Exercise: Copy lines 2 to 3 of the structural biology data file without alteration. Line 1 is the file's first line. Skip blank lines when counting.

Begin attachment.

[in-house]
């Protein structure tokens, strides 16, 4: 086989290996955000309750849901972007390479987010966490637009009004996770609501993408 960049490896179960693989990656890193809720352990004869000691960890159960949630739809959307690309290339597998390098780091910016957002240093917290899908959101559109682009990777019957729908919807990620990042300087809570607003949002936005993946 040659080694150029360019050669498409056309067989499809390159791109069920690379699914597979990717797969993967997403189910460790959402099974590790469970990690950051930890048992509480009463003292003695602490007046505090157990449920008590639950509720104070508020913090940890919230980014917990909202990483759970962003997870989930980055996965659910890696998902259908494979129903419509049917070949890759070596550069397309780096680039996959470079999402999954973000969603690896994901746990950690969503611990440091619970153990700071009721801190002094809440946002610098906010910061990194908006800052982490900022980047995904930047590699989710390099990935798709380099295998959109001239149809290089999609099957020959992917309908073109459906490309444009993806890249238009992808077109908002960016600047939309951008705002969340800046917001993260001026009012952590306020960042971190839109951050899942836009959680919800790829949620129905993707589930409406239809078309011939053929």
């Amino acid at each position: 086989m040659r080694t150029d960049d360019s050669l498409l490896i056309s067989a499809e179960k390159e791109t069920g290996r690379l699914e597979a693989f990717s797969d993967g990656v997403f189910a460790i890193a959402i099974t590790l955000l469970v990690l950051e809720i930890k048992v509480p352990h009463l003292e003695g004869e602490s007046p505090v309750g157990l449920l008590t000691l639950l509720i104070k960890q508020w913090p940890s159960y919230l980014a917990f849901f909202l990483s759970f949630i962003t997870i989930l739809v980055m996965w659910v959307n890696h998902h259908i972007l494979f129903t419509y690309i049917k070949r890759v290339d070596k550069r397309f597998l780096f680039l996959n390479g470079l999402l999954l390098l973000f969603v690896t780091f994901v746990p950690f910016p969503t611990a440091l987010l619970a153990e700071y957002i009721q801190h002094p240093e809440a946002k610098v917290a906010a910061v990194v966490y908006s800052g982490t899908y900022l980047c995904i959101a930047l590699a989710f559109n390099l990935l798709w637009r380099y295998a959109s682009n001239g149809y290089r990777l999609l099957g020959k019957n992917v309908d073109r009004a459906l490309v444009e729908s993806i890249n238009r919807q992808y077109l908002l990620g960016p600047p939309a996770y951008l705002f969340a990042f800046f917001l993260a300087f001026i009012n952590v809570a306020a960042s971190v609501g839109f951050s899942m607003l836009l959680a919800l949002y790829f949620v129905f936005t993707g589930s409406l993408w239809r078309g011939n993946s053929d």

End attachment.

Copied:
């Protein structure tokens, strides 16, 4: 086989290996955000309750849901972007390479987010966490637009009004996770609501993408 960049490896179960693989990656890193809720352990004869000691960890159960949630739809959307690309290339597998390098780091910016957002240093917290899908959101559109682009990777019957729908919807990620990042300087809570607003949002936005993946 040659080694150029360019050669498409056309067989499809390159791109069920690379699914597979990717797969993967997403189910460790959402099974590790469970990690950051930890048992509480009463003292003695602490007046505090157990449920008590639950509720104070508020913090940890919230980014917990909202990483759970962003997870989930980055996965659910890696998902259908494979129903419509049917070949890759070596550069397309780096680039996959470079999402999954973000969603690896994901746990950690969503611990440091619970153990700071009721801190002094809440946002610098906010910061990194908006800052982490900022980047995904930047590699989710390099990935798709380099295998959109001239149809290089999609099957020959992917309908073109459906490309444009993806890249238009992808077109908002960016600047939309951008705002969340800046917001993260001026009012952590306020960042971190839109951050899942836009959680919800790829949620129905993707589930409406239809078309011939053929």
């Amino acid at each position: 086989m040659r080694t150029d960049d360019s050669l498409l490896i056309s067989a499809e179960k390159e791109t069920g290996r690379l699914e597979a693989f990717s797969d993967g990656v997403f189910a460790i890193a959402i099974t590790l955000l469970v990690l950051e809720i930890k048992v509480p352990h009463l003292e003695g004869e602490s007046p505090v309750g157990l449920l008590t000691l639950l509720i104070k960890q508020w913090p940890s159960y919230l980014a917990f849901f909202l990483s759970f949630i962003t997870i989930l739809v980055m996965w659910v959307n890696h998902h259908i972007l494979f129903t419509y690309i049917k070949r890759v290339d070596k550069r397309f597998l780096f680039l996959n390479g470079l999402l999954l390098l973000f969603v690896t780091f994901v746990p950690f910016p969503t611990a440091l987010l619970a153990e700071y957002i009721q801190h002094p240093e809440a946002k610098v917290a906010a910061v990194v966490y908006s800052g982490t899908y900022l980047c995904i959101a930047l590699a989710f559109n390099l990935l798709w637009r380099y295998a959109s682009n001239g149809y290089r990777l999609l099957g020959k019957n992917v309908d073109r009004a459906l490309v444009e729908s993806i890249n238009r919807q992808y077109l908002l990620g960016p600047p939309a996770y951008l705002f969340a990042f800046f917001l993260a300087f001026i009012n952590v809570a306020a960042s971190v609501g839109f951050s899942m607003l836009l959680a919800l949002y790829f949620v129905f936005t993707g589930s409406l993408w239809r078309g011939n993946s053929d």